Muldowney has been director of music at the Royal National Theatre for the past 15 years, so his music has probably been heard by more people than most composers aspire to. But his new work, Trombone Concerto - exploiting both the comic and serious sides to the slide trombone by interweaving a musical tribute to JS Bach with the Hancock tune - is just the sort of high-profile exposure Muldowney, 44, deserves.
The BBC should feel ashamed for not televising it, or any of the other new works this year. The Proms' recent hit rate with new works has shown a distinct improvement. Both John Tavener, with the plangent, soaring cello lines of his The Protecting Veil, and James MacMillan, with the nightmare witchery of his Confession of Isobel Gowdie, have scored popular successes that have gone on to extended life on CD and in the concert hall.
Partly this is a reflection of a genuine flowering of British talent over the past decade or so, a flowering that has taken root on the world stage, too.
Even as the hecklers were massing to disrupt performances of the music of Sir Harrison Birtwistle - the modernist bete noire of the unreconstructed romantics - foreign foundations were queuing up to shower him with cash- rich prizes: $150,000 (pounds 100,000) from the Grawemeyer Award, 250,000DM (pounds 108,000) from Siemens. The mysterious Rex Foundation, unmasked as the cultural wing of psychedelic Sixties rock group the Grateful Dead, has channelled funds into new works by such artists as James Dillon and Michael Finnissy, both proud pupils of the "New Complexity" school.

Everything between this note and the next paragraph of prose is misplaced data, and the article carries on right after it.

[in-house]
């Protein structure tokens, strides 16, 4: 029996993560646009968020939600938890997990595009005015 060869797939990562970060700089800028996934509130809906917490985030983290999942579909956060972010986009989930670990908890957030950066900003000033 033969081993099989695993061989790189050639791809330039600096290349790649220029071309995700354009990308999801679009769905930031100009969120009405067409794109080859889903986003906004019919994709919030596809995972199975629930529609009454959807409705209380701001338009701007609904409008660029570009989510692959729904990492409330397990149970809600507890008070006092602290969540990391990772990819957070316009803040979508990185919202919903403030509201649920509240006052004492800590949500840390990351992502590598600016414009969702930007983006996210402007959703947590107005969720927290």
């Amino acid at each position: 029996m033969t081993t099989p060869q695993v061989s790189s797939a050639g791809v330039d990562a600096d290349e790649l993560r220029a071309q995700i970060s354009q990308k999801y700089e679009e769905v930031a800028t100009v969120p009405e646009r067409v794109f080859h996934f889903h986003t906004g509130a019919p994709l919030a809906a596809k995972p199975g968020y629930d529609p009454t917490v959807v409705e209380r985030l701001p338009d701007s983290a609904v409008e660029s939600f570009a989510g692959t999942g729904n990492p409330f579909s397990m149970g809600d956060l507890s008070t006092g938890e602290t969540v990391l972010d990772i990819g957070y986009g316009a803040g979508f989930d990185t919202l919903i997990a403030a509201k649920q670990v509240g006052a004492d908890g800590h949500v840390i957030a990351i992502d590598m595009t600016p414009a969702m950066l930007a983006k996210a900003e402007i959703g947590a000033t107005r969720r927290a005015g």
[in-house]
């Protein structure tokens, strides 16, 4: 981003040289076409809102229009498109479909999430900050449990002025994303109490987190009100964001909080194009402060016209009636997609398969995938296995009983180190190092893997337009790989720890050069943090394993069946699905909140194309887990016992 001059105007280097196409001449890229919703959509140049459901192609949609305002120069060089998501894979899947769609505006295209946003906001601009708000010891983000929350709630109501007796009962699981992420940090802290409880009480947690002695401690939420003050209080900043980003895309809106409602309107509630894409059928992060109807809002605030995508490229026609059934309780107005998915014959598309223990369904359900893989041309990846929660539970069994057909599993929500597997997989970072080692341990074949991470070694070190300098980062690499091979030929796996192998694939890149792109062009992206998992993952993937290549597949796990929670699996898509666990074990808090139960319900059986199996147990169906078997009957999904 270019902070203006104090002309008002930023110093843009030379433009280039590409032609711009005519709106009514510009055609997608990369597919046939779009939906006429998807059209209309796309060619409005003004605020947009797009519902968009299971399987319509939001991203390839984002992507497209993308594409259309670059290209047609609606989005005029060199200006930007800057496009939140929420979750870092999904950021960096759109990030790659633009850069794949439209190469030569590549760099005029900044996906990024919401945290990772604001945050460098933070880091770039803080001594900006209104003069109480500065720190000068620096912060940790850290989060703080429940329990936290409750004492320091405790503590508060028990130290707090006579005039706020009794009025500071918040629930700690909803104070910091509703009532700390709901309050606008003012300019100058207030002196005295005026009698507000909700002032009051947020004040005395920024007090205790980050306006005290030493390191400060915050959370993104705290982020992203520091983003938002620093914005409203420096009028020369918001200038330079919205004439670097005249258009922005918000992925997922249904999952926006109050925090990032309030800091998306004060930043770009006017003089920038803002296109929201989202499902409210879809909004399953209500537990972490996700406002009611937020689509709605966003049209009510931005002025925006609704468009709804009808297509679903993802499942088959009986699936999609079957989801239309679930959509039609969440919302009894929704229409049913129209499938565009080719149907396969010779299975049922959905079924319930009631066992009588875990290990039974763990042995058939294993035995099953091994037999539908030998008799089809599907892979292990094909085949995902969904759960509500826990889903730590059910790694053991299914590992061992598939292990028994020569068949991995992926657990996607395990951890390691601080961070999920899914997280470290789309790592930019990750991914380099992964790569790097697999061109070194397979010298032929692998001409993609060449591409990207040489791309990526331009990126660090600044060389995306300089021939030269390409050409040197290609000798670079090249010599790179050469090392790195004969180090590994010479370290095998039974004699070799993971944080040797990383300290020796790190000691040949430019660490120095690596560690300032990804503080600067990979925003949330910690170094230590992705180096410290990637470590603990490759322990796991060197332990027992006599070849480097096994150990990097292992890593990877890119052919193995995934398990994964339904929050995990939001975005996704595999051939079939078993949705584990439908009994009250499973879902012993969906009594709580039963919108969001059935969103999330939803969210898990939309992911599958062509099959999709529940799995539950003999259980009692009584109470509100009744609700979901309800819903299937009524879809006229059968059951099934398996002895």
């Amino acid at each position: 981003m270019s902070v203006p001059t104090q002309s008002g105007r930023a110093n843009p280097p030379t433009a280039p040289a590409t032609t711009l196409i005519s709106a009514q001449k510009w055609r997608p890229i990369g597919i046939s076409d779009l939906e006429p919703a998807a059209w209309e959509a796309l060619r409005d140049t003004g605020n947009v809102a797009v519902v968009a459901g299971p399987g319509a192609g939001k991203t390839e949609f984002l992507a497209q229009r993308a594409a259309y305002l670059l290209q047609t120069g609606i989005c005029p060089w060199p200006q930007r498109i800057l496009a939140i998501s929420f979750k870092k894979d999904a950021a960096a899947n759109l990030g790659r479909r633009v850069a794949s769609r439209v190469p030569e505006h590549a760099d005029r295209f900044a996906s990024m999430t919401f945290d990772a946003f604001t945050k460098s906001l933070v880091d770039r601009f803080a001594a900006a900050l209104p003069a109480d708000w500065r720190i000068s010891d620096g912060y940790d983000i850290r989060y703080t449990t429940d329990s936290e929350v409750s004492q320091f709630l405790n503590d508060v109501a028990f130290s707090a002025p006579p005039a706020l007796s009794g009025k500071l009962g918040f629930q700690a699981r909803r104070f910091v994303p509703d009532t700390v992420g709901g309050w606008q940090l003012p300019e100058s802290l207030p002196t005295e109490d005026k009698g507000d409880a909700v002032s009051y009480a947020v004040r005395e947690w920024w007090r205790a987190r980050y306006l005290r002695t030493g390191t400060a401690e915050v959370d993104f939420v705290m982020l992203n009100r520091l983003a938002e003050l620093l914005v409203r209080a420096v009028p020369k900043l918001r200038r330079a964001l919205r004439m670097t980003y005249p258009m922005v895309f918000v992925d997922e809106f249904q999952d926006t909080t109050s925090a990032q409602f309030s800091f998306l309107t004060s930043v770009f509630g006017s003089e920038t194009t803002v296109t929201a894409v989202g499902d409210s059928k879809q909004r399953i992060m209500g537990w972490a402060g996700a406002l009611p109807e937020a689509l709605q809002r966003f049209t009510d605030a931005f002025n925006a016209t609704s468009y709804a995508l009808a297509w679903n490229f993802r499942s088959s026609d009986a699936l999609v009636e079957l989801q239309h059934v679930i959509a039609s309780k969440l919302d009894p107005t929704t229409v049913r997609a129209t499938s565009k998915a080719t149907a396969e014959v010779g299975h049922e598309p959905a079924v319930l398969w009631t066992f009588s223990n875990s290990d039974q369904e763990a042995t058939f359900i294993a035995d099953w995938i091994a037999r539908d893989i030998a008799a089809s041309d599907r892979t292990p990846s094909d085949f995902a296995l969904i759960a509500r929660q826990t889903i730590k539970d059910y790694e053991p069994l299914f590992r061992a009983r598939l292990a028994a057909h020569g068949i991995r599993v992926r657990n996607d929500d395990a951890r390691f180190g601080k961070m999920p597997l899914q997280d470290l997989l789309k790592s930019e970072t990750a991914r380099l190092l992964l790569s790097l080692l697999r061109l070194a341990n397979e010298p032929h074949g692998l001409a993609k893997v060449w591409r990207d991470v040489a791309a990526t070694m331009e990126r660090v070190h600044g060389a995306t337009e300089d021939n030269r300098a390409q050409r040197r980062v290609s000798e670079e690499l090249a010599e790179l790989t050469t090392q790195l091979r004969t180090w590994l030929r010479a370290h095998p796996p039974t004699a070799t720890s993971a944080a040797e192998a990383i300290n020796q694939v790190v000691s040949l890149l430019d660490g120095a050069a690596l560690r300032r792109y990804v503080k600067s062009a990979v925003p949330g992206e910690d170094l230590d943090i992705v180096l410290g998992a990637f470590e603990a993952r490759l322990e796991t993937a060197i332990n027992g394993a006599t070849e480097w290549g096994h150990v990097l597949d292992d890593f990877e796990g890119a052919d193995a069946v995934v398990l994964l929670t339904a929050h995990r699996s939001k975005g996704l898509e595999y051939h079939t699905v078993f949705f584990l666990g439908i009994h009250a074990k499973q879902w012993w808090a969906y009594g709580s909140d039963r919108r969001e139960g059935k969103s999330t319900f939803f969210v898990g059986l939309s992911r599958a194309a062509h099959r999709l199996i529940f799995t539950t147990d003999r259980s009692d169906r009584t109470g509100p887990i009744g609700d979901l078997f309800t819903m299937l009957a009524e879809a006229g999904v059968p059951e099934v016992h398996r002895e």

Among the more mainstream modernists, approachable composers such as Oliver Knussen, Colin Matthews and Mark-Anthony Turnage are all making waves on the world scene. John Tavener, high priest of the so-called "Faith Minimalists", was last year honoured with an entire festival of his works in Athens.
At 91, Sir Michael is the senior composer represented in this year's Proms. In September there will be performances of his 1950s Corelli Fantasia and his more recent orchestral piece, The Rose Lake, but he has already made an appearance to present the Gold Medal of the Royal Philharmonic Society to the 87-year-old Elliott Carter. The American's Fifth String Quartet has just received its London premiere as the centrepiece of a new series of lunchtime chamber music Proms to be performed every Monday in the Britten Theatre of the Royal College of Music.
Although Carter has had work commissioned for the Proms, Sir Michael, stalwart of British music, has never been so honoured. The nearest the Proms ever got was to present the London premiere of Corelli Fantasia back in 1953.
Even Benjamin Britten, until his death surely Tippett's sole rival for the title of Britain's leading post-war composer, was only ever commissioned once.
Few of the works specifically composed for the Royal Albert Hall have ever gone on to join the mainstream: all too often, budding young (and even older) composers, presented with that unique audience, atmosphere and acoustic, have created pieces that work only in the spacious setting of the Albert Hall.
Whatever the audience response, though, Muldowney has scored highly on one point: he did at least complete his piece on time, unlike several more famous names in the Proms' past.
And remembering how the "Lad himself" appreciated the "Unfinished Symphony", it's a good thing too.